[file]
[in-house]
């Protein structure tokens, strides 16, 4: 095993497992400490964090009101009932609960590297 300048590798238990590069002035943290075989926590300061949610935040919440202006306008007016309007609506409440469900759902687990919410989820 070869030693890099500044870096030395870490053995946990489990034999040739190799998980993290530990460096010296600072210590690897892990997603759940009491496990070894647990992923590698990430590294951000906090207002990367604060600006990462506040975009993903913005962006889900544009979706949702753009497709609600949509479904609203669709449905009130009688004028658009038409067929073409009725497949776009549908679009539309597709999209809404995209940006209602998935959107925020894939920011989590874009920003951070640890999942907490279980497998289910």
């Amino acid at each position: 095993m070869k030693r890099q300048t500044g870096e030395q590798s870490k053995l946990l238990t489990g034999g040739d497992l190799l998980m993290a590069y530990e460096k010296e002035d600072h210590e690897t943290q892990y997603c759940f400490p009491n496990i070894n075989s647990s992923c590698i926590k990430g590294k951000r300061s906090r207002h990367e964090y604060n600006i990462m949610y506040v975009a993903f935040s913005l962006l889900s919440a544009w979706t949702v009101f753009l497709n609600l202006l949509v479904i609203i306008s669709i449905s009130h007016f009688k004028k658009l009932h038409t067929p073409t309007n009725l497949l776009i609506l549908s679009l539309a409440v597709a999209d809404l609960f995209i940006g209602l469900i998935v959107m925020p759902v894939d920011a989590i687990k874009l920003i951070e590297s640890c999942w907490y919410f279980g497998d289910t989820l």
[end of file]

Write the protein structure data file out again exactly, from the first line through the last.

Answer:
[in-house]
């Protein structure tokens, strides 16, 4: 095993497992400490964090009101009932609960590297 300048590798238990590069002035943290075989926590300061949610935040919440202006306008007016309007609506409440469900759902687990919410989820 070869030693890099500044870096030395870490053995946990489990034999040739190799998980993290530990460096010296600072210590690897892990997603759940009491496990070894647990992923590698990430590294951000906090207002990367604060600006990462506040975009993903913005962006889900544009979706949702753009497709609600949509479904609203669709449905009130009688004028658009038409067929073409009725497949776009549908679009539309597709999209809404995209940006209602998935959107925020894939920011989590874009920003951070640890999942907490279980497998289910």
């Amino acid at each position: 095993m070869k030693r890099q300048t500044g870096e030395q590798s870490k053995l946990l238990t489990g034999g040739d497992l190799l998980m993290a590069y530990e460096k010296e002035d600072h210590e690897t943290q892990y997603c759940f400490p009491n496990i070894n075989s647990s992923c590698i926590k990430g590294k951000r300061s906090r207002h990367e964090y604060n600006i990462m949610y506040v975009a993903f935040s913005l962006l889900s919440a544009w979706t949702v009101f753009l497709n609600l202006l949509v479904i609203i306008s669709i449905s009130h007016f009688k004028k658009l009932h038409t067929p073409t309007n009725l497949l776009i609506l549908s679009l539309a409440v597709a999209d809404l609960f995209i940006g209602l469900i998935v959107m925020p759902v894939d920011a989590i687990k874009l920003i951070e590297s640890c999942w907490y919410f279980g497998d289910t989820l």